You may run out of available ports when using the ConnectionGroupName property of the System.Net.HttpWebRequest class of the .Net framework 2.0 or .Net framework 4.0


Symptoms


You are using the System.Net.HttpWebRequest class in your application based on the .Net 2.0 or .Net 4.0 framework. When making the HTTP request, you set the ConnectionGroupName property of the class to a unique name each time you use the class.

If you constantly keep sending requests to the SAME server with a unique ConnectionGroupName value set on the outgoing requests each time, AND you do not allow the underlying System.Net.ServicePoint object associated with the requests to remain idle for the allowed idle time, you will notice that the port usage from your application grows constantly and never drops.

This causes the underlying System.Net.ServicePoint object associated with the HttpWebRequest to create unique ConnectionGroup(s) and it ends up creating new System.Net.Connection for each such ConnectionGroup. These underlying System.Net.Connection objects are each associated with a unique winsock socket handle reference which remain open in the process until the System.Net.ServicePoint object is given a chance to remain idle for a finite amount of time. The default value of this time is 100 seconds and is governed by the ServicePointManager.MaxServicePointIdleTime property.

If the ServicePoint object is never kept idle and if it keeps creating new ConnectionGroup(s) and hence an underlying System.Net.Connection object, you will notice that your application will soon run out of available socket space/ port numbers. The immediate effect of this issue is that your application will no longer be able to create new Connection objects and start throwing an exception which says: "An operation on a socket could not be performed because the system lacked sufficient buffer space or because a queue was full." which corresponds with the winsock error 10055 = WSAENOBUFS.

If you capture a hang dump file of your process during this symptom, you will see a lot of System.Net.Sockets.Socket objects, System.Net.ConnectionGroup objects and System.Net.Connection objects present in the dump file which have not been cleaned up by the garbage collector.

For example:

0:000> !dumpheap -type System.Net.Sockets.Socket -stat
total Sock_Count objects
Statistics:
      MT    Count       TotalSize Class Name
<<MT>>      Sock_Count  <<Size>>  System.Net.Sockets.Socket
Total Sock_Count objects

0:000> !dumpheap -type System.Net.ConnectionGroup -stat
total Group_Count objects
Statistics:
      MT    Count       TotalSize Class Name
<<MT>>      Group_Count  <<Size>>  System.Net.ConnectionGroup
Total Group_Count objects

0:000> !dumpheap -type System.Net.Connection -stat
total Conn_Count objects
Statistics:
      MT    Count       TotalSize Class Name
<<MT>>      Conn_Count  <<Size>>  System.Net.Connection
Total Conn_Count objects

Where Sock_Count, Group_Count and Conn_Count is the count of the Socket objects, ConnectionGroup objects and the Connection objects respectively and will usually be a large number in thousands.


Cause


The constant use of the same ServicePoint object to create unique ConnectionGroup(s) never allows the ServicePoint to remain idle, which causes the ServicePoint to never get a chance to clean up the underlying System.Net.Connection objects that have been idle for more than the allocated time (default 100 seconds).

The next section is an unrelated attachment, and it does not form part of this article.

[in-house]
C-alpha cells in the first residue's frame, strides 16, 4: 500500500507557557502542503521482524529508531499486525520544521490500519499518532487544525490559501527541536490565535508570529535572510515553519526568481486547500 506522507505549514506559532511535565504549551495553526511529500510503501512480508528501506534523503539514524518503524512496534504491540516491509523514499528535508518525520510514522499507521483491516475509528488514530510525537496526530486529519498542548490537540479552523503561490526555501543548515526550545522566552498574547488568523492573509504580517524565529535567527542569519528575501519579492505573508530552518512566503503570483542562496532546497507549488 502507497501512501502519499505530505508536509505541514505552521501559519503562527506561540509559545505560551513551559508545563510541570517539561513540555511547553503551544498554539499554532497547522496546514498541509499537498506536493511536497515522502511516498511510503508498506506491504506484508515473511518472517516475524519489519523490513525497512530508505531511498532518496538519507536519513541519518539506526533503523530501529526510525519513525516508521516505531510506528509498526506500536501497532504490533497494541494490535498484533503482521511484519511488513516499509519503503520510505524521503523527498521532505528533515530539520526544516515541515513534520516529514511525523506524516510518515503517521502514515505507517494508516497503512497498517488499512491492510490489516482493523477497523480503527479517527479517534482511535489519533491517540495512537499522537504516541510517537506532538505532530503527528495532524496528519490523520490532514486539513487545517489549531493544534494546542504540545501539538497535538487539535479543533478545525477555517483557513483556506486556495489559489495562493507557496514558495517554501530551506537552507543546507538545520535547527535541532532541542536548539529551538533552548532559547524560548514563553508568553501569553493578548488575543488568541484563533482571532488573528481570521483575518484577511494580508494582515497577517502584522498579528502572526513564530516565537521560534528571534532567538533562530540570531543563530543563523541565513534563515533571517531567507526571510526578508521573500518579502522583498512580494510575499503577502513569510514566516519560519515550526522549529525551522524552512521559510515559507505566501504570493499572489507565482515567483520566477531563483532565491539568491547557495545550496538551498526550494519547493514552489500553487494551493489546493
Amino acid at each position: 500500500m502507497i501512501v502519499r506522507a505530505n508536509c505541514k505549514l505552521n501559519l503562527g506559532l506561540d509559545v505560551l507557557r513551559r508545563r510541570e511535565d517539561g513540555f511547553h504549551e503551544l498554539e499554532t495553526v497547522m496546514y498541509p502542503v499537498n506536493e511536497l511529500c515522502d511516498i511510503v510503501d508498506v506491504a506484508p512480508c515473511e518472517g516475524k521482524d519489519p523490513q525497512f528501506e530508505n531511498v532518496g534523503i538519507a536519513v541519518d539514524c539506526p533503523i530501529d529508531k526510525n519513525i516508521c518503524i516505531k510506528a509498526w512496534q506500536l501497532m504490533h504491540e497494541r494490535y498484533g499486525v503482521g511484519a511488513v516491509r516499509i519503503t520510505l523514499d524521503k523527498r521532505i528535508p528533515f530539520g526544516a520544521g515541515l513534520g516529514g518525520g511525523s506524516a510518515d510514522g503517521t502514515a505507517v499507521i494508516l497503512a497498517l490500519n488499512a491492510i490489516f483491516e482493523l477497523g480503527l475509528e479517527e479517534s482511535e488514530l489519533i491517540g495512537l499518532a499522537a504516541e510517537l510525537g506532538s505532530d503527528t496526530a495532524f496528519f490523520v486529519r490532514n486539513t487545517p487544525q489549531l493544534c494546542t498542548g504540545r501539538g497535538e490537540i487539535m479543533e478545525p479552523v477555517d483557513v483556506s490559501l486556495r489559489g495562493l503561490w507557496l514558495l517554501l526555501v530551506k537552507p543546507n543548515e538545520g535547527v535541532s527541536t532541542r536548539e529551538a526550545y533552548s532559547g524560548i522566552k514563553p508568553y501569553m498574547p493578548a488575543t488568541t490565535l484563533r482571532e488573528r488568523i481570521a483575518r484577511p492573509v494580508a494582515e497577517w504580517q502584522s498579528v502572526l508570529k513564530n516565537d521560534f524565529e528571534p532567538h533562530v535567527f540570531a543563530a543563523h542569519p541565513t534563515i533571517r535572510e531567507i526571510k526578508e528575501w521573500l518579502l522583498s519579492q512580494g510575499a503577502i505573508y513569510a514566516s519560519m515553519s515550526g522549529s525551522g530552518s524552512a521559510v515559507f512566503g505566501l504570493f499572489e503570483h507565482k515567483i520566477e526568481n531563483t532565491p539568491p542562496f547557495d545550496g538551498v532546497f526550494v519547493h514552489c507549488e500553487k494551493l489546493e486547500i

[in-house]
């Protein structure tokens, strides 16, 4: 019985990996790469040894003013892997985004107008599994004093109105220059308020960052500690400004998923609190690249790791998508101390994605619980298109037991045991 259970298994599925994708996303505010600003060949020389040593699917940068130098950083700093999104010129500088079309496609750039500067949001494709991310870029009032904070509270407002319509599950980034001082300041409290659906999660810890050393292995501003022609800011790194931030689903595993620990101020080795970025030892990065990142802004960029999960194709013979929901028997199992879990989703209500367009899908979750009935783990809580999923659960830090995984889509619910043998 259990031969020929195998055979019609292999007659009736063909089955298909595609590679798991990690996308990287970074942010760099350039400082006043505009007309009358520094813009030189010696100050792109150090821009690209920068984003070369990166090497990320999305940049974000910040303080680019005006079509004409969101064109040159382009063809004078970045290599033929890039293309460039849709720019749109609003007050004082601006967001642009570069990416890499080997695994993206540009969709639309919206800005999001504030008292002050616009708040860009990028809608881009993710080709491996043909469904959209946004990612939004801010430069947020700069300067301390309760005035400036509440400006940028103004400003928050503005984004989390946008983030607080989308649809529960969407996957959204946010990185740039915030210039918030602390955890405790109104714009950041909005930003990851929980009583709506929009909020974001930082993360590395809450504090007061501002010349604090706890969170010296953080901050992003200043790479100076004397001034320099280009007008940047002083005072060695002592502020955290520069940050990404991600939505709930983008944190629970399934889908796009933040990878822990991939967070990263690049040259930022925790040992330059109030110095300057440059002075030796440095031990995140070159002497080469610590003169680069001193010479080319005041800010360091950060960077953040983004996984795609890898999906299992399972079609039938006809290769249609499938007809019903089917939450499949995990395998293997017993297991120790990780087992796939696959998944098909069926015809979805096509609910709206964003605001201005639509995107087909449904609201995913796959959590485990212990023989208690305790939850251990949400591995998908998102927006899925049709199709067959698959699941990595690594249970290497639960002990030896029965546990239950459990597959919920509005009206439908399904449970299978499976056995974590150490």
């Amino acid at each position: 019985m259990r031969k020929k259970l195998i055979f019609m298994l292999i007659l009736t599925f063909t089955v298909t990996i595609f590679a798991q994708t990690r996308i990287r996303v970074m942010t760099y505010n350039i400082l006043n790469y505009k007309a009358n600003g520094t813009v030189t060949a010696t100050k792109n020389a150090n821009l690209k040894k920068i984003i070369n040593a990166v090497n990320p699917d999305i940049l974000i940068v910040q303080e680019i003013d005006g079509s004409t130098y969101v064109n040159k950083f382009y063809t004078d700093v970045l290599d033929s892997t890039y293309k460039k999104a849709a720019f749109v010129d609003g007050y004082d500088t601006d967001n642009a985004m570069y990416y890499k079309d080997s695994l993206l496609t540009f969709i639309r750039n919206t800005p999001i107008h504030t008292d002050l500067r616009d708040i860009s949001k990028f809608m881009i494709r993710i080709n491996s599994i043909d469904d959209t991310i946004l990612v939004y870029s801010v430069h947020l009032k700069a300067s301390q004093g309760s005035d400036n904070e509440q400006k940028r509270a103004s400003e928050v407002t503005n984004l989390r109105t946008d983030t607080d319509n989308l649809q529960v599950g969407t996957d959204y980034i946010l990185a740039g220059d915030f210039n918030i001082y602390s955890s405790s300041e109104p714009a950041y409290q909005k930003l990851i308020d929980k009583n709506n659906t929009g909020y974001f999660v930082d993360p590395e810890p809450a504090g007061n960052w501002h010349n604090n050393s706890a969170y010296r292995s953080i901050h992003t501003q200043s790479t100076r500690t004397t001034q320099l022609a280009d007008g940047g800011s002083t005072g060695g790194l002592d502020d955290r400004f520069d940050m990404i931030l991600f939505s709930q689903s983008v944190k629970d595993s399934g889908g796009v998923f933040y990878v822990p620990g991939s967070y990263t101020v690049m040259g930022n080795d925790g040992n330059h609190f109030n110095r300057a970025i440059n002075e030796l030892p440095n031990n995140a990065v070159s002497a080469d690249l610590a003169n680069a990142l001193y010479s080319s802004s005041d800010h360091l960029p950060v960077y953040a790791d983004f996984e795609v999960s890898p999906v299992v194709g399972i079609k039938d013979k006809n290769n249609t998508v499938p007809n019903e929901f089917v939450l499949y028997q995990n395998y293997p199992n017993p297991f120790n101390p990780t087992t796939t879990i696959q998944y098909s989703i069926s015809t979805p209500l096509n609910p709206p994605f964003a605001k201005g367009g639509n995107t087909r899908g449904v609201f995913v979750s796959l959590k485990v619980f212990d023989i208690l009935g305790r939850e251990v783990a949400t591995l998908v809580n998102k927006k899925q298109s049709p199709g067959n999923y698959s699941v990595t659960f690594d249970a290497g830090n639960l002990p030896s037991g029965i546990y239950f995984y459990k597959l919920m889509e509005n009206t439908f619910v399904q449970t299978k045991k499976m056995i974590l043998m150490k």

Each Connection/Socket reserves a local port number, and when you reach the system limit (default 5000) you will not be able to make additional connections.

Resolution


If you are running into this type of issue where you see a lot of System.Net.Connection objects due to a constant creation of unique ConnectionGroupName property of the HttpWebRequest class, it is recommended that you limit the number of ConnectionGroup(s) to a limited number to prevent running out of available ports. Limiting the number of ConnectionGroup(s) will ensure that the maximum number of Connections which are being opened is restricted and does not increase beyond the available bounds.

Another alternative to prevent running into this scenario is to disable the HTTP Keep-Alive behavior of the HttpWebRequest class by setting the KeepAlive property to false. Disabling the HTTP Keep-Alive behavior will ensure that the underlying connection is closed once a request is serviced, which ensures that the socket reference is released immediately. This will in turn, clean up the System.Net.Connection and the System.Net.Sockets.Socket reference and not be dependent on the ServicePoint to have its idle timer expire.

You can also call the System.Net.ServicePoint.CloseConnectionGroup function periodically from your application which will release any old Connection/Socket references immediately. To use this function however, you will:

1.) Need to retrieve the ServicePoint object associated with your current web server name

2.) Once you retrieve the ServicePoint object, simply call the CloseConnectionGroup function of the retrieved ServicePoint object and pass the names of whichever ConnectionGroupName you have created so far in your application and need to be cleaned up.

You can use the following code as an example:

        void CloseIdleConnectionGroups(String[] strGroups, String strURL)
        {
            try
            {
                System.Net.ServicePoint oSP = System.Net.ServicePointManager.FindServicePoint(new Uri(strURL));
                foreach (String strGroup in strGroups)
                {
                    oSP.CloseConnectionGroup(strGroup);
                }
            }
            catch (Exception oEx)
            {
                // handle the exception
            }
        }